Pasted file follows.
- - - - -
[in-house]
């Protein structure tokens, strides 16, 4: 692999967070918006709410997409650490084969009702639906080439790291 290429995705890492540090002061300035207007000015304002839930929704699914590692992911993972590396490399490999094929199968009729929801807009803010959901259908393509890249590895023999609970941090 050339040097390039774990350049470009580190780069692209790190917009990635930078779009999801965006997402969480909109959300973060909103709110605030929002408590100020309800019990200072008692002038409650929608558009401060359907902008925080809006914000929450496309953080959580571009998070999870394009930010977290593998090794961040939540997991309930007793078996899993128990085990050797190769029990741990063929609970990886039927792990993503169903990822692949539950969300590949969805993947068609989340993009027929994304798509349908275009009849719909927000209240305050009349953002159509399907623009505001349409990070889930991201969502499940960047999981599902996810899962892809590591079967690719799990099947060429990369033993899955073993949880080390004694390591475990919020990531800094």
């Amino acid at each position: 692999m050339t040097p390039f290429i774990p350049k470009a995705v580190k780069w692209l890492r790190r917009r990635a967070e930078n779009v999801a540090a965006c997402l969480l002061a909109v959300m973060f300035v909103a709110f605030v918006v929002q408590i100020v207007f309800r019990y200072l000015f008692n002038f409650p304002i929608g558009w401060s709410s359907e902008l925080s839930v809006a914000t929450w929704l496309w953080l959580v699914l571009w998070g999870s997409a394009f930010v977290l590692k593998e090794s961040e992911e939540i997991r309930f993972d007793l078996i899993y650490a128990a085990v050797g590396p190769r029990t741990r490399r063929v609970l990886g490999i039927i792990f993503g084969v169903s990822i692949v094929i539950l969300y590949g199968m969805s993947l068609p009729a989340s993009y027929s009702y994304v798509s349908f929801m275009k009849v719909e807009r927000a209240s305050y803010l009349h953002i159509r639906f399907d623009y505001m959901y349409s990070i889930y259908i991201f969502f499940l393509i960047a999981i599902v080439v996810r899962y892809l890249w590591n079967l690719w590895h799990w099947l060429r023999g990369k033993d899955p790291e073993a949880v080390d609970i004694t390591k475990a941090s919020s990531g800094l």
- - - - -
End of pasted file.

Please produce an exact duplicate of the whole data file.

[in-house]
């Protein structure tokens, strides 16, 4: 692999967070918006709410997409650490084969009702639906080439790291 290429995705890492540090002061300035207007000015304002839930929704699914590692992911993972590396490399490999094929199968009729929801807009803010959901259908393509890249590895023999609970941090 050339040097390039774990350049470009580190780069692209790190917009990635930078779009999801965006997402969480909109959300973060909103709110605030929002408590100020309800019990200072008692002038409650929608558009401060359907902008925080809006914000929450496309953080959580571009998070999870394009930010977290593998090794961040939540997991309930007793078996899993128990085990050797190769029990741990063929609970990886039927792990993503169903990822692949539950969300590949969805993947068609989340993009027929994304798509349908275009009849719909927000209240305050009349953002159509399907623009505001349409990070889930991201969502499940960047999981599902996810899962892809590591079967690719799990099947060429990369033993899955073993949880080390004694390591475990919020990531800094």
């Amino acid at each position: 692999m050339t040097p390039f290429i774990p350049k470009a995705v580190k780069w692209l890492r790190r917009r990635a967070e930078n779009v999801a540090a965006c997402l969480l002061a909109v959300m973060f300035v909103a709110f605030v918006v929002q408590i100020v207007f309800r019990y200072l000015f008692n002038f409650p304002i929608g558009w401060s709410s359907e902008l925080s839930v809006a914000t929450w929704l496309w953080l959580v699914l571009w998070g999870s997409a394009f930010v977290l590692k593998e090794s961040e992911e939540i997991r309930f993972d007793l078996i899993y650490a128990a085990v050797g590396p190769r029990t741990r490399r063929v609970l990886g490999i039927i792990f993503g084969v169903s990822i692949v094929i539950l969300y590949g199968m969805s993947l068609p009729a989340s993009y027929s009702y994304v798509s349908f929801m275009k009849v719909e807009r927000a209240s305050y803010l009349h953002i159509r639906f399907d623009y505001m959901y349409s990070i889930y259908i991201f969502f499940l393509i960047a999981i599902v080439v996810r899962y892809l890249w590591n079967l690719w590895h799990w099947l060429r023999g990369k033993d899955p790291e073993a949880v080390d609970i004694t390591k475990a941090s919020s990531g800094l």